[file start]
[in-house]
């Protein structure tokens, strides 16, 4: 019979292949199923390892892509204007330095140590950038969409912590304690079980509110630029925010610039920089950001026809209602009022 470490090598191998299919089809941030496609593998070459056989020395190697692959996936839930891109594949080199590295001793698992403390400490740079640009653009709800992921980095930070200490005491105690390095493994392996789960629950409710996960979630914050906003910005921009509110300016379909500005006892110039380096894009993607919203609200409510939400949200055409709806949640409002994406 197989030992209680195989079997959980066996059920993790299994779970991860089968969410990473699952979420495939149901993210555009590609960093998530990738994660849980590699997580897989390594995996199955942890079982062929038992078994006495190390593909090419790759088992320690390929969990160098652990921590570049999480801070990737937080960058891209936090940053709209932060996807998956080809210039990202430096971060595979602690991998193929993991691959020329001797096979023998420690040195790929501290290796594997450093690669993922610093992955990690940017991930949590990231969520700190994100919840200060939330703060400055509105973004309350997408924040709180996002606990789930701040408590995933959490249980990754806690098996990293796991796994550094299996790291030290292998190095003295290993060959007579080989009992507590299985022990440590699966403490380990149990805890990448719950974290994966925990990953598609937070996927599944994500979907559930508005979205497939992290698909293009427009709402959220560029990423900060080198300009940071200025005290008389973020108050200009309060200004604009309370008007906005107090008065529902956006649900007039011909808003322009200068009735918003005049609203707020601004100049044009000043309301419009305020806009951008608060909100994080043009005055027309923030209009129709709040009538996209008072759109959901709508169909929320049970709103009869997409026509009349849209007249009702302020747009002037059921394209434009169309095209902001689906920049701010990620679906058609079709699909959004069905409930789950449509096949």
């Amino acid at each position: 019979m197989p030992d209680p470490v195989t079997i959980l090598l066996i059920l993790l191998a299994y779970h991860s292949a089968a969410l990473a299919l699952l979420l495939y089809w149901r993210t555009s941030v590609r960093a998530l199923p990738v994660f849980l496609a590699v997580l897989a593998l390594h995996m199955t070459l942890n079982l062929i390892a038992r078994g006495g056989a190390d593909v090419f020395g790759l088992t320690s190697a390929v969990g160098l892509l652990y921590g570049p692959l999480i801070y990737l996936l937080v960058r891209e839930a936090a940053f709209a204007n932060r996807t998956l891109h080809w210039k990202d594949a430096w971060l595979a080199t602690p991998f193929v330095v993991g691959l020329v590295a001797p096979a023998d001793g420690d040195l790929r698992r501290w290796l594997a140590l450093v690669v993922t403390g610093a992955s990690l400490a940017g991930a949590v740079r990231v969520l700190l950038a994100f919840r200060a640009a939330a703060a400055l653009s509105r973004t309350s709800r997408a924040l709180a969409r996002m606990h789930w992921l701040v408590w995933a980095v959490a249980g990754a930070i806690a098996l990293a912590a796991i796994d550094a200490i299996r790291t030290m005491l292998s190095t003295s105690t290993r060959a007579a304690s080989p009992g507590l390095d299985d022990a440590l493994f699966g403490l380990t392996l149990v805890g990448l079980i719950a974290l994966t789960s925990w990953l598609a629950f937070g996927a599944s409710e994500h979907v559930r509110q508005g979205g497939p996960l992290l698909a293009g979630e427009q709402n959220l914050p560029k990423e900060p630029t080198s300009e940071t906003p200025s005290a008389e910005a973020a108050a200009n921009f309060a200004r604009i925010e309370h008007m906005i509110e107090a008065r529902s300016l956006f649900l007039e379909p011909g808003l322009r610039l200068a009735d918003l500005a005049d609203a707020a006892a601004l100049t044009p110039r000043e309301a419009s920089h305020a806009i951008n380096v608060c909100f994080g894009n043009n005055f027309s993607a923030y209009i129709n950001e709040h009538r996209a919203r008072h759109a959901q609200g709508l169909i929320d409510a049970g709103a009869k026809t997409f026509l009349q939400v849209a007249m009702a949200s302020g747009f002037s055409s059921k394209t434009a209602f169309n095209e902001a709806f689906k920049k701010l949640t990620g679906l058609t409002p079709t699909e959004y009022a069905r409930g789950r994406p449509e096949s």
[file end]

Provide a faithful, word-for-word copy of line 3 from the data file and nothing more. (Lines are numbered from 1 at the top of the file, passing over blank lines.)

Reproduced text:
């Amino acid at each position: 019979m197989p030992d209680p470490v195989t079997i959980l090598l066996i059920l993790l191998a299994y779970h991860s292949a089968a969410l990473a299919l699952l979420l495939y089809w149901r993210t555009s941030v590609r960093a998530l199923p990738v994660f849980l496609a590699v997580l897989a593998l390594h995996m199955t070459l942890n079982l062929i390892a038992r078994g006495g056989a190390d593909v090419f020395g790759l088992t320690s190697a390929v969990g160098l892509l652990y921590g570049p692959l999480i801070y990737l996936l937080v960058r891209e839930a936090a940053f709209a204007n932060r996807t998956l891109h080809w210039k990202d594949a430096w971060l595979a080199t602690p991998f193929v330095v993991g691959l020329v590295a001797p096979a023998d001793g420690d040195l790929r698992r501290w290796l594997a140590l450093v690669v993922t403390g610093a992955s990690l400490a940017g991930a949590v740079r990231v969520l700190l950038a994100f919840r200060a640009a939330a703060a400055l653009s509105r973004t309350s709800r997408a924040l709180a969409r996002m606990h789930w992921l701040v408590w995933a980095v959490a249980g990754a930070i806690a098996l990293a912590a796991i796994d550094a200490i299996r790291t030290m005491l292998s190095t003295s105690t290993r060959a007579a304690s080989p009992g507590l390095d299985d022990a440590l493994f699966g403490l380990t392996l149990v805890g990448l079980i719950a974290l994966t789960s925990w990953l598609a629950f937070g996927a599944s409710e994500h979907v559930r509110q508005g979205g497939p996960l992290l698909a293009g979630e427009q709402n959220l914050p560029k990423e900060p630029t080198s300009e940071t906003p200025s005290a008389e910005a973020a108050a200009n921009f309060a200004r604009i925010e309370h008007m906005i509110e107090a008065r529902s300016l956006f649900l007039e379909p011909g808003l322009r610039l200068a009735d918003l500005a005049d609203a707020a006892a601004l100049t044009p110039r000043e309301a419009s920089h305020a806009i951008n380096v608060c909100f994080g894009n043009n005055f027309s993607a923030y209009i129709n950001e709040h009538r996209a919203r008072h759109a959901q609200g709508l169909i929320d409510a049970g709103a009869k026809t997409f026509l009349q939400v849209a007249m009702a949200s302020g747009f002037s055409s059921k394209t434009a209602f169309n095209e902001a709806f689906k920049k701010l949640t990620g679906l058609t409002p079709t699909e959004y009022a069905r409930g789950r994406p449509e096949s």